Zululand Observer - Weekender

CBD deaths and drugs are linked


The streets of the City of uMhlathuze have generally been spared the chaos, carnage, looting and destructio­n that have become the norm elsewhere owing to various protest actions.

Last Thursday was a glaring exception when a mob eager for revenge after one of their numbers had been stabbed to death during a robbery the previous evening, decided to exact their own form of justice.

They were adamant that the attack had been the work of ‘paras’, an abbreviate­d form of ‘parasites’ - drug addicts who frequent Taxi City and the CBD and live off their criminal earnings as they steal purses and cellphones from vulnerable commuters.

Women, the elderly and the unsuspecti­ng are the targets and, as was seen in this instance, the criminals are not afraid to use violent means to get their hands on anything that can be converted to cash that in turn, can buy their next drug fix.

This has been happening for years, despite many raids performed by the police; hence the crowd that swelled on Thursday morning decided that ‘enough is enough’.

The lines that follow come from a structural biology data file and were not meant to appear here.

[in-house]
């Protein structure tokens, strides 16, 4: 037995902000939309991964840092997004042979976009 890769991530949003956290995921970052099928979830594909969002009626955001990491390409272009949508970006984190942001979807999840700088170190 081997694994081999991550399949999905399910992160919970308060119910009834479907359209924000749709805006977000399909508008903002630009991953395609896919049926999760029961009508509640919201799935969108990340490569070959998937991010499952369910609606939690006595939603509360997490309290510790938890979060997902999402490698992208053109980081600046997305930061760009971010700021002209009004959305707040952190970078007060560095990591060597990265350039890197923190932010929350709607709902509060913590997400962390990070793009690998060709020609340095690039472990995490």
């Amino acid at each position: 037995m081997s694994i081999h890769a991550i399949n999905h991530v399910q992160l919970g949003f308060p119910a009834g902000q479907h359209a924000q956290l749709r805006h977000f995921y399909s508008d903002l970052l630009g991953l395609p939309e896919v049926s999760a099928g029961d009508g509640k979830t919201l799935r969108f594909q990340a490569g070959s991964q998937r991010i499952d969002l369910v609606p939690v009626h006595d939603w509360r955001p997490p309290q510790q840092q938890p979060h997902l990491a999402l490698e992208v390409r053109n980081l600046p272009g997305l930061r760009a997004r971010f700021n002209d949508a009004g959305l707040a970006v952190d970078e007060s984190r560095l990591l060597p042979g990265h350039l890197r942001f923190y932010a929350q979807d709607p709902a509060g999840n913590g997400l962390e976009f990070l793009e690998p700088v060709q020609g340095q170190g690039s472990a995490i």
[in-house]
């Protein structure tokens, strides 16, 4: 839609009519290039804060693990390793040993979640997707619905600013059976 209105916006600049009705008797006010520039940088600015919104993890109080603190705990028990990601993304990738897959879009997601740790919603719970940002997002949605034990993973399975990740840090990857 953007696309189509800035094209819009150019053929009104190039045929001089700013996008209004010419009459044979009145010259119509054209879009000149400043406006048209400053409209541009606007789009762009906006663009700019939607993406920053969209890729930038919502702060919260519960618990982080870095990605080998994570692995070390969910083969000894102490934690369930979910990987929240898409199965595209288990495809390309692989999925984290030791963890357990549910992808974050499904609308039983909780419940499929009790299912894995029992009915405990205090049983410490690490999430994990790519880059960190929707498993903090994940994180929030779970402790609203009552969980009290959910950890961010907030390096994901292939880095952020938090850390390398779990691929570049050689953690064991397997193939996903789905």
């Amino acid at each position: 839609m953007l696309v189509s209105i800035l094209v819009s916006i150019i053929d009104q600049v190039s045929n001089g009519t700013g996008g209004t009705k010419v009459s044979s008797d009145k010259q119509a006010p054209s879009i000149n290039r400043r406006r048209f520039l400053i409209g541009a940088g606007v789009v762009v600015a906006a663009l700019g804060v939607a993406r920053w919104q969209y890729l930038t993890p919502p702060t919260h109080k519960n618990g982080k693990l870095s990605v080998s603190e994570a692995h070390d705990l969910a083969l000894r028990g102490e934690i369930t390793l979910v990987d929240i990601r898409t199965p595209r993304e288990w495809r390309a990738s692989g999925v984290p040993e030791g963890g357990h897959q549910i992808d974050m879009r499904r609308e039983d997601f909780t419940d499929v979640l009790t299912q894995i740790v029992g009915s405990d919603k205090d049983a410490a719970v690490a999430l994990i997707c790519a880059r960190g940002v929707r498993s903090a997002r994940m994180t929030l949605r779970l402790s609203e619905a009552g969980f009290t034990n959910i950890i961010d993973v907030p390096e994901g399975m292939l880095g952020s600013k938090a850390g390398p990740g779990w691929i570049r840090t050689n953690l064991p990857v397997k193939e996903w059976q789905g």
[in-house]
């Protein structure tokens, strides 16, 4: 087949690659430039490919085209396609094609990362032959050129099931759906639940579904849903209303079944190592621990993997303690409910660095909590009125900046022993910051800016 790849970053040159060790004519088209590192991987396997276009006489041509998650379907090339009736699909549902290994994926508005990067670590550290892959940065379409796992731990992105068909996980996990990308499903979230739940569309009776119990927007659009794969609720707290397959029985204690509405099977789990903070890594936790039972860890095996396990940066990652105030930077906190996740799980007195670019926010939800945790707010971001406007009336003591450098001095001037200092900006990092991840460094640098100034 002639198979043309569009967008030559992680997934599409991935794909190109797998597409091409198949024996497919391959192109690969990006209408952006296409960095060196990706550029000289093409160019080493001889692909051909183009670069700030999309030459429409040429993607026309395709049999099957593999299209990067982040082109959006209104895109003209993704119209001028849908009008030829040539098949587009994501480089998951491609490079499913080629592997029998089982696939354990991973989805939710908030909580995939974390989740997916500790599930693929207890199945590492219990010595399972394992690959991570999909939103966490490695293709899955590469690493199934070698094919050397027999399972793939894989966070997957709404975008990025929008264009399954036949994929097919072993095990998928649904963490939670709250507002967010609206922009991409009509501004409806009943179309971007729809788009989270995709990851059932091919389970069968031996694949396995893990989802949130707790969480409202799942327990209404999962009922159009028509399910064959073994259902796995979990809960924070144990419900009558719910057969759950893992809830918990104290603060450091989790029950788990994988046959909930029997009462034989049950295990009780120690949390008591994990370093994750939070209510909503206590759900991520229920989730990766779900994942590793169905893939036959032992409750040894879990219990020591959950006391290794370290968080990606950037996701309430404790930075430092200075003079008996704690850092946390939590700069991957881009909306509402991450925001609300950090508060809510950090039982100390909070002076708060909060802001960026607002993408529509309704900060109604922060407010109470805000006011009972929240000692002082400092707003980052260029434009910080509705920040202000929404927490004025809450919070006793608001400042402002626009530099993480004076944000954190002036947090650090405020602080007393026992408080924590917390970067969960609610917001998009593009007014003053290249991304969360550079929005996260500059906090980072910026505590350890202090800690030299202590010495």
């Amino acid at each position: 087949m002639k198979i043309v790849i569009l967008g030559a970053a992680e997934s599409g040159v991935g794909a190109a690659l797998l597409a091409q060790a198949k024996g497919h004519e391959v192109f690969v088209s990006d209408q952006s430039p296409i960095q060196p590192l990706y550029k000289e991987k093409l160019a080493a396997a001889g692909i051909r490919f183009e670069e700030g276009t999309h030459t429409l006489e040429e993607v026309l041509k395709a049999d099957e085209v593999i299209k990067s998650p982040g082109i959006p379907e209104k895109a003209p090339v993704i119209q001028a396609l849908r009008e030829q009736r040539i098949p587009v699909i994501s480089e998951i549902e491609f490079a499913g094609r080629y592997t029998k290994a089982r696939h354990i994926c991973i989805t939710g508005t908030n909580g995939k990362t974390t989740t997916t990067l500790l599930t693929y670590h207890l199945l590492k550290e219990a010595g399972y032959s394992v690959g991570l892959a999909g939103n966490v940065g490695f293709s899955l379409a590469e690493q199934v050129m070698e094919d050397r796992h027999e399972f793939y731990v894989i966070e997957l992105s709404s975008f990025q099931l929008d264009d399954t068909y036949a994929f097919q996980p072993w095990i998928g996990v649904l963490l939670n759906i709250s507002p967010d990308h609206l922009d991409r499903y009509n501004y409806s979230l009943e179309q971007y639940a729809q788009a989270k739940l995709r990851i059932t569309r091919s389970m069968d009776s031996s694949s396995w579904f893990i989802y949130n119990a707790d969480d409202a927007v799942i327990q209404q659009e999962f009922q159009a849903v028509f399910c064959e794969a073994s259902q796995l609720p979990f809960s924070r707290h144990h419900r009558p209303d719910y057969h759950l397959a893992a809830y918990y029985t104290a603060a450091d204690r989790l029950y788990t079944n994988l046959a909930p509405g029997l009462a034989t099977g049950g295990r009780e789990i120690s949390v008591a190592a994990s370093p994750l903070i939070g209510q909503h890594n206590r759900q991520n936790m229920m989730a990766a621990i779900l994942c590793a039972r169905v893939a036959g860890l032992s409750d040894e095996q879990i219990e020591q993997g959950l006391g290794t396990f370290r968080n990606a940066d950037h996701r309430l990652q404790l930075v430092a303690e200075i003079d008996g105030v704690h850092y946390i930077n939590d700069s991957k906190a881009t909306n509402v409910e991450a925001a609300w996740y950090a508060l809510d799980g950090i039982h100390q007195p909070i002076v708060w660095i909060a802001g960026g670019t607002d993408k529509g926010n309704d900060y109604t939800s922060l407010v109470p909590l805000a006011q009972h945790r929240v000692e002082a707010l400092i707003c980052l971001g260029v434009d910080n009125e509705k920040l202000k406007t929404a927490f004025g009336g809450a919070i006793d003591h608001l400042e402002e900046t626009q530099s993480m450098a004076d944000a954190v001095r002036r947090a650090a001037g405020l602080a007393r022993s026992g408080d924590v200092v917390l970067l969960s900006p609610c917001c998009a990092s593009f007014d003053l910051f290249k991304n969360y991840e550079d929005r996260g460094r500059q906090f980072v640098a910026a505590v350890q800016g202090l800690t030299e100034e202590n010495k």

Not only did they brutally beat any person they felt was linked to the attacks on commuters, they also sought out the drug dealers who supply the ‘paras’ and woonga users.

The exact number of people who were attacked is not known, but two are confirmed dead, while a car belonging to someone they believed was involved in the drug trade, was set alight.

Matters should be clearly understood.

The first is that vigilantis­m is never acceptable. In that regard, police have already laid serious

charges of public violence, murder and assault.

It is a fact that many innocent people could be falsely accused and confronted as a mob mentality takes the place of clear thinking.

On the other hand, the frustratio­n as a result of ongoing muggings in the CBD, and specifical­ly at Taxi City, should be understood even though not condoned.

The perception is that the police are doing nothing, which is unfounded and unfair.

What is true, however, is that the drug situation is out of control in the city.

Drugs are sold openly on almost every corner; the drug dealers are well known – many teens will point you directly at one; drug dens fronted by B&Bs or businesses operate day and night; drugs are as easy to buy as ice cream.

About three years ago, this newspaper gathered informatio­n together with law enforcemen­t agents and Business Against Crime, and uncovered almost 70 places, including private homes, from where drugs were being sold.

The matter was to be escalated provincial­ly ahead of major raids… which never happened.

The recent (conditiona­l) decriminal­isation of dagga has not helped.

While the use of dagga by the likes of the paras might seem something to be ignored, they still have to steal to get the money to buy it.

But the reality is: it’s time to take on the big dealers.

However, the absence of a dedicated drug unit such as SANAB means this is unlikely to happen.

Newspapers in English

Newspapers from South Africa